Saturday, November 1, 2014

Book Review #3: "Festive Snowflakes and Ornaments"

Title: "Festive Snowflakes and Ornaments fo Needle and Shuttle Tatters"
Author: Edited by Barbara Foster (published by Handy Hands)Year of Publication: 2009
ISBN: 1-883432-16-2
Number of pages: 24Number of patterns: 18
Type of pattern notation: Short method (ie: R 4-4-4-4 cl rw) and colored and fully labeled diagrams. Some patterns have notations with specific directions for shuttle tatters.
Types of patterns: As you will have guessed from the introduction above and the title of the book, most of the patterns are snowflakes (14 of the 18 patterns listed are labeled as snowflakes), the other four are simply called "motifs". The snowflakes are all numbered, but there doesn't seem to be any type of progression in the patterns--for example, Snowflake 1 is a simple one shuttle/bare thread patter, while snowflake 2 has rings and chains and lots of fluffy picots.

(Left) "Snowflake 1", Above) "Snowflake 2"

Of the four patterns that are labeled motifs, at least one could be a 15th snowflake, and one is shown attached to a satin-covered Easter egg. The third motif is somewhat circular, and is shown attached to to a satin-covered Christmas ball, and the fourth is an oval shown making a simple mat.
Illustrations: All of the patterns are pictured tatted in white, with a pretty blue background on the page with their pattern, and all are also shown in variegated colors, attached to satin covered Easter eggs or Christmas balls, either on the page with patterns or on the last page of the book labeled "additional examples". When I first received this book, I found these extra pictures to be very helpful, especially because it is easy to always make snowflakes in white--it's nice to see multi-colored snowflakes shown in a book, it feels like permission to branch out from traditional snow colors.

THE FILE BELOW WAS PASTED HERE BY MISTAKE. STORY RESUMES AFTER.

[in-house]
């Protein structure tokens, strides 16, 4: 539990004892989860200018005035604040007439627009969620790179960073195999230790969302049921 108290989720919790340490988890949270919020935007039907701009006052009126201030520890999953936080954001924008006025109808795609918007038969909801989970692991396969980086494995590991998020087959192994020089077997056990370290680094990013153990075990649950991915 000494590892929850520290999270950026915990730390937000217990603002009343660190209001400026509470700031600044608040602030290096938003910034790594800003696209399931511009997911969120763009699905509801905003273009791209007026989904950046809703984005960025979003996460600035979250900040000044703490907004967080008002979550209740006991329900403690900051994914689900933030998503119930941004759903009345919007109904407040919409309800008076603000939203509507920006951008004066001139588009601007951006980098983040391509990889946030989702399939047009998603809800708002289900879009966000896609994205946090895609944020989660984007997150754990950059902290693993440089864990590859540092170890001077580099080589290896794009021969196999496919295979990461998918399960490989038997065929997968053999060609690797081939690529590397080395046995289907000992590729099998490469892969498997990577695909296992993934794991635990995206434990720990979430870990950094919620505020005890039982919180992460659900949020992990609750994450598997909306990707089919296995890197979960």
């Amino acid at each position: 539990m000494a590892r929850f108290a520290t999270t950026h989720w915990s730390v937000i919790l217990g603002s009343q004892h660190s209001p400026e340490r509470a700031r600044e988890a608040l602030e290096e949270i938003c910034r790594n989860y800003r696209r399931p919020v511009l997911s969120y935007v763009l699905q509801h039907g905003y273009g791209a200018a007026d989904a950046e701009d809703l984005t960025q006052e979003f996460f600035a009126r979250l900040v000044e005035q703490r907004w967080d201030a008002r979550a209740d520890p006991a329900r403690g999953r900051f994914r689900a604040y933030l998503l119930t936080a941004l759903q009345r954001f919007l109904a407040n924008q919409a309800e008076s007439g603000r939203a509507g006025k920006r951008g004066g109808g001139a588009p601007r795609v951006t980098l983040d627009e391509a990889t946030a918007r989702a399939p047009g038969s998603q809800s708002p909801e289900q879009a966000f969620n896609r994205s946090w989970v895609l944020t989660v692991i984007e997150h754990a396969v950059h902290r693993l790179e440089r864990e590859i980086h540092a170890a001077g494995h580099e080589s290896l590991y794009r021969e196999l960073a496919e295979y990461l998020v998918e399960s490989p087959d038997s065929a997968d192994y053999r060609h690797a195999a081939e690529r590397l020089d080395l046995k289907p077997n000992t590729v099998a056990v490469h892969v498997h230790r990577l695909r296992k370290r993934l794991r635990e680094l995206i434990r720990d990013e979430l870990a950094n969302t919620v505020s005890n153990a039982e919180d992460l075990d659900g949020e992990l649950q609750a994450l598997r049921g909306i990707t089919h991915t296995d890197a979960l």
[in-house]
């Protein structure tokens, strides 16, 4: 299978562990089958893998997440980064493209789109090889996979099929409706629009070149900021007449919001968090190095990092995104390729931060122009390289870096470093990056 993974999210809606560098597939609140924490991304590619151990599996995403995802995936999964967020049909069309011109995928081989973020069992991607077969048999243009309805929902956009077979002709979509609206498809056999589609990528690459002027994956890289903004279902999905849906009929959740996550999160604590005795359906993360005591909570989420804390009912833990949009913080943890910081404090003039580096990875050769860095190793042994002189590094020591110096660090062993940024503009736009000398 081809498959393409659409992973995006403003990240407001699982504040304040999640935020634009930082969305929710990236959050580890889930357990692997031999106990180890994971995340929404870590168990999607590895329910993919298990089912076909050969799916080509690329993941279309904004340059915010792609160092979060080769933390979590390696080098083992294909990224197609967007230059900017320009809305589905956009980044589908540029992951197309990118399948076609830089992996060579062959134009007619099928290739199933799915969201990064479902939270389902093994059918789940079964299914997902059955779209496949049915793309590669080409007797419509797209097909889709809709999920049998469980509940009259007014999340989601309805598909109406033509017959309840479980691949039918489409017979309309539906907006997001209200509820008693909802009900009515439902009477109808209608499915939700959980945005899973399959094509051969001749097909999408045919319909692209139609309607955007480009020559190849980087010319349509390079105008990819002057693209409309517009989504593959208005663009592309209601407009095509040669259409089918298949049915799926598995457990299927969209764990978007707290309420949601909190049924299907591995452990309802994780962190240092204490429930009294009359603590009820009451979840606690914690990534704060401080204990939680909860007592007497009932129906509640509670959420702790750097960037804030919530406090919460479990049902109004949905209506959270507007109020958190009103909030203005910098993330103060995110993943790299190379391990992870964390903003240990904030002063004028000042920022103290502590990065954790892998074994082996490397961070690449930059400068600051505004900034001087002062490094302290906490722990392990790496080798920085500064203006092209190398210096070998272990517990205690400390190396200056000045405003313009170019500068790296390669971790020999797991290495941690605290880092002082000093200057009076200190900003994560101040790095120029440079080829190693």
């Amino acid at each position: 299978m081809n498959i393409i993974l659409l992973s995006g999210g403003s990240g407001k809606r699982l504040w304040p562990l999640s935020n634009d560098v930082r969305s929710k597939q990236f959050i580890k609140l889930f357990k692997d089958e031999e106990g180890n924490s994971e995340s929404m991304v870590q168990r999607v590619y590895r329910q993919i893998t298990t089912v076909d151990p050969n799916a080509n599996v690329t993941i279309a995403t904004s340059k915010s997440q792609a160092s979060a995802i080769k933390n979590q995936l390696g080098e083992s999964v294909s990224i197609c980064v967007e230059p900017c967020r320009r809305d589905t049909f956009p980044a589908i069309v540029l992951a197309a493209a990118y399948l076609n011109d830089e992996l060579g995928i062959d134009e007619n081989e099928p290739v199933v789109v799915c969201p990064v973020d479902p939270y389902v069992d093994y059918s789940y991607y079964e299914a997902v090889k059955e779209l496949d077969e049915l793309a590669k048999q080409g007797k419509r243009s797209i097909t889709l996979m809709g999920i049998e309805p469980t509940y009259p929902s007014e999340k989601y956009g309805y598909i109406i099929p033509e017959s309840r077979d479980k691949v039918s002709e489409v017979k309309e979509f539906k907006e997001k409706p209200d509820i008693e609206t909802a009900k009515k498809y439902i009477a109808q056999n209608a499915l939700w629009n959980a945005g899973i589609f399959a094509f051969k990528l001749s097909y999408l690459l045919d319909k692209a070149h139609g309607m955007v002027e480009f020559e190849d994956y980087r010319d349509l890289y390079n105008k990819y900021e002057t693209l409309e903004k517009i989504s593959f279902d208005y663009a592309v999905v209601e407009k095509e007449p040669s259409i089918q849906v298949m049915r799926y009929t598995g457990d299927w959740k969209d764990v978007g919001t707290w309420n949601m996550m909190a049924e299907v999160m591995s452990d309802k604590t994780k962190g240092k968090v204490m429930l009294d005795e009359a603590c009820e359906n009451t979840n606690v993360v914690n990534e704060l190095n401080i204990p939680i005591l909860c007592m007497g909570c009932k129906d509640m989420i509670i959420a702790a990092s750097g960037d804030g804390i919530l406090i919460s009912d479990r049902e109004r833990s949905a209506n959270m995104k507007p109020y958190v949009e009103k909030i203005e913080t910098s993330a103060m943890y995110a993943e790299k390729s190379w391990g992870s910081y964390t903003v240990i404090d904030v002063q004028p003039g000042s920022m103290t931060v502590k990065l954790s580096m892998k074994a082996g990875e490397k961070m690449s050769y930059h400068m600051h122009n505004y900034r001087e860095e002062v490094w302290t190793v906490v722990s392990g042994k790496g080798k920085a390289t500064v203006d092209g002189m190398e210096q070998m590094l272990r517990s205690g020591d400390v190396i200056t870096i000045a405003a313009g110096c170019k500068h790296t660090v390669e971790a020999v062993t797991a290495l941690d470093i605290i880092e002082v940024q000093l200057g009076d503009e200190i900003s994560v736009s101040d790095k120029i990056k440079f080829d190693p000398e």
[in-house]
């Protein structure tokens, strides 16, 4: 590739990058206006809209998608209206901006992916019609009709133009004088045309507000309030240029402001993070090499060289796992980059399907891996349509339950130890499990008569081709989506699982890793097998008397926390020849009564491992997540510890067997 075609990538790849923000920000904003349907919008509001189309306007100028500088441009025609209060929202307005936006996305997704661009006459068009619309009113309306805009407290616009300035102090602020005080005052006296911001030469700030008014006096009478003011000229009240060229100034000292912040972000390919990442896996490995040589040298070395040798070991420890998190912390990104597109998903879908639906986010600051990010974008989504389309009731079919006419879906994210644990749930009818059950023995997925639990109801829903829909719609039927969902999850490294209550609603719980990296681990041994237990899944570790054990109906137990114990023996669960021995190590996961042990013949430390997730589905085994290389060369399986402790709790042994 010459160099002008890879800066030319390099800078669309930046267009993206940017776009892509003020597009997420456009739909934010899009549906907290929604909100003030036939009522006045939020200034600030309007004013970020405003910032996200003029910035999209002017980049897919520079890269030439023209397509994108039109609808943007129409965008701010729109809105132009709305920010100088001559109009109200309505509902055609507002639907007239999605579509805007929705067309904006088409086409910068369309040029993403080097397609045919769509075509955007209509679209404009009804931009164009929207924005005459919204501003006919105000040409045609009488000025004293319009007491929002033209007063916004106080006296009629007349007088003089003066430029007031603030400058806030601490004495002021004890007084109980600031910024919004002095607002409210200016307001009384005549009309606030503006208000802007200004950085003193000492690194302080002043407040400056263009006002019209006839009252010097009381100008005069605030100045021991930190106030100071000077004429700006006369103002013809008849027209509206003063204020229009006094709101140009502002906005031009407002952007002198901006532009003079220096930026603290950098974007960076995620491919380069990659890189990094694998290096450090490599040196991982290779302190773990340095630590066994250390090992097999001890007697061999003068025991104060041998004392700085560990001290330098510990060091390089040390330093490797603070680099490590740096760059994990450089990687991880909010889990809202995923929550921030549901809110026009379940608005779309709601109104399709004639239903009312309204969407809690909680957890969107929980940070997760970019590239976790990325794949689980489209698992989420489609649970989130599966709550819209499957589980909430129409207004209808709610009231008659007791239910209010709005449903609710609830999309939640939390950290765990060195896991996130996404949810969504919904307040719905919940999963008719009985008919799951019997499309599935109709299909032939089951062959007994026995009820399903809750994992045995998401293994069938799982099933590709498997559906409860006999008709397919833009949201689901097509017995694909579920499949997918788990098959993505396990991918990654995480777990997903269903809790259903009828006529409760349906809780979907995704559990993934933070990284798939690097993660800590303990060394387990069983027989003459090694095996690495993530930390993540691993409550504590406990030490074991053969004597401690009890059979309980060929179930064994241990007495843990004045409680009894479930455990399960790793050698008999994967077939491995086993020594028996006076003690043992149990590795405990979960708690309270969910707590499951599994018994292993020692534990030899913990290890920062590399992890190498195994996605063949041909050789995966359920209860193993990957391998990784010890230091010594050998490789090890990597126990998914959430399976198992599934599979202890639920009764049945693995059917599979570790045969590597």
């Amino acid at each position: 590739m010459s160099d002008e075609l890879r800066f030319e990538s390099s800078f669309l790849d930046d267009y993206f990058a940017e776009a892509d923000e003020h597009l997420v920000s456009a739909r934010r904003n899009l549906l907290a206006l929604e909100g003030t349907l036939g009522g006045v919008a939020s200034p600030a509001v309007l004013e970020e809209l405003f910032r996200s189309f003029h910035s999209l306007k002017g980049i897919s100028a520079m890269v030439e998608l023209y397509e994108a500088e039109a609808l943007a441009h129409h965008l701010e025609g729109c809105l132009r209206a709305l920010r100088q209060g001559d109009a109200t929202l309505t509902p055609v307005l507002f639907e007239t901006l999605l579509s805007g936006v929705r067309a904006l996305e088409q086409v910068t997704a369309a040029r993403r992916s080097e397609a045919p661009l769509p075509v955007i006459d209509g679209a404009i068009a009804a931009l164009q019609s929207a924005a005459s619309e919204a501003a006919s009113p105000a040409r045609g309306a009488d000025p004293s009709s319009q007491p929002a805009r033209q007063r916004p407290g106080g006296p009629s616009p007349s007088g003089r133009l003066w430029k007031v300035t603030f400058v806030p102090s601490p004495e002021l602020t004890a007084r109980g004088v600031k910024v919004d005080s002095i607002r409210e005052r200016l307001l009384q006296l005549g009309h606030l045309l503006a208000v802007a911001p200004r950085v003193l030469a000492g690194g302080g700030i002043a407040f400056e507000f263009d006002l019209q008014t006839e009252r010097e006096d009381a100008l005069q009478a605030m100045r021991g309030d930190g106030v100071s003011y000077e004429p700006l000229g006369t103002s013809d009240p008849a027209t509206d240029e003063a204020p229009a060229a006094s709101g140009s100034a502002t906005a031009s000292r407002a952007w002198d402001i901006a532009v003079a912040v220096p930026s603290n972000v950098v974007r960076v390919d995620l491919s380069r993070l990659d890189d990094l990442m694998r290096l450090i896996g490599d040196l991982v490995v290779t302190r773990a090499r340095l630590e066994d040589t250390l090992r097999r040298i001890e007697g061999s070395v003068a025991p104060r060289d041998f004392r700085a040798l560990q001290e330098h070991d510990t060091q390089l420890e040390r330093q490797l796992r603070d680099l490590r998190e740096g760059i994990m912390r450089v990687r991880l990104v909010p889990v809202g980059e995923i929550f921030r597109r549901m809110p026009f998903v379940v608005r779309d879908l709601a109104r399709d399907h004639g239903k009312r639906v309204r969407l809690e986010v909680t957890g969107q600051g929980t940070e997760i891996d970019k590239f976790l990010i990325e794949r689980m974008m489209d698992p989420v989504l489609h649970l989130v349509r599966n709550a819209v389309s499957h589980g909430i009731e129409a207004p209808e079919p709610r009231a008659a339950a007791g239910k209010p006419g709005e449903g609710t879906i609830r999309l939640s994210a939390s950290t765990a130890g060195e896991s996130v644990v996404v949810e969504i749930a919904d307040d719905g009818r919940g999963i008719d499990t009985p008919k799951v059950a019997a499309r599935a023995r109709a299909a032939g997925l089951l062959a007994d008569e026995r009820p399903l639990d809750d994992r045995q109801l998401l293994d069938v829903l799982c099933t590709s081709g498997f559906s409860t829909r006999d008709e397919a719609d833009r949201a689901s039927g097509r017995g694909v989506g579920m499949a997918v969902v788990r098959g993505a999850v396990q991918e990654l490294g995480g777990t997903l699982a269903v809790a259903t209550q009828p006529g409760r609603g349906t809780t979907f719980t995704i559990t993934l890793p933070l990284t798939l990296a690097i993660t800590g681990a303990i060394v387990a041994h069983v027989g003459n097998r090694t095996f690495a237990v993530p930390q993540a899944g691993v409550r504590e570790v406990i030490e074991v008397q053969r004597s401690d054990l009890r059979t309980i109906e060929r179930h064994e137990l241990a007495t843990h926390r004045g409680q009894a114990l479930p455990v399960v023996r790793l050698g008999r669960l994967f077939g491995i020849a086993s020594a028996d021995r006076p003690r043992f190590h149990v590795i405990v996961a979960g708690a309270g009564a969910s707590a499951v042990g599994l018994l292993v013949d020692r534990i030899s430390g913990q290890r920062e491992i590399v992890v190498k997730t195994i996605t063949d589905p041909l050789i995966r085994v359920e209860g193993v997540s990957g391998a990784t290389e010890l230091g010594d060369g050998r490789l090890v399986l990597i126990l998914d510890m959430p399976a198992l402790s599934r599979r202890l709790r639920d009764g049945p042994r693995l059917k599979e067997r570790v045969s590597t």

"Motif 2"
Notions: Beyond the thread needed for tatting (all the patterns are shown in size 10 or 20 Lizbeth, this being a Handy Hands publication, after all,) and the aforementioned satin-covered balls and eggs (as well as the pins needed to do the attaching), this book doesn't show (or advocate) the use of beads, metal rings or other often-suggested snowflake accouterments, even though I find the patterns lend themselves to beads especially.
"Snowflake 3", with beads added
:Snowflake 8," with beads added
Shuttle or needle? The title says "For Needle and Shuttle Tatters," and I feel that designation is appropriate. Handy Hands patterns are traditionally written with the needle tatter in mind (their logo is a tatting needle, after all,) but in this book, directions for the shuttle tatter are included where necessary (mostly directing the shuttle tatter to SLT, something needle tatters do after every RW). I have done these patterns in both needle and shuttle, and have found them to be equally nice to tat in both ways:
Needle Tatting ("Snowflake 5")
Shuttle Tatting ("Snowflake 5")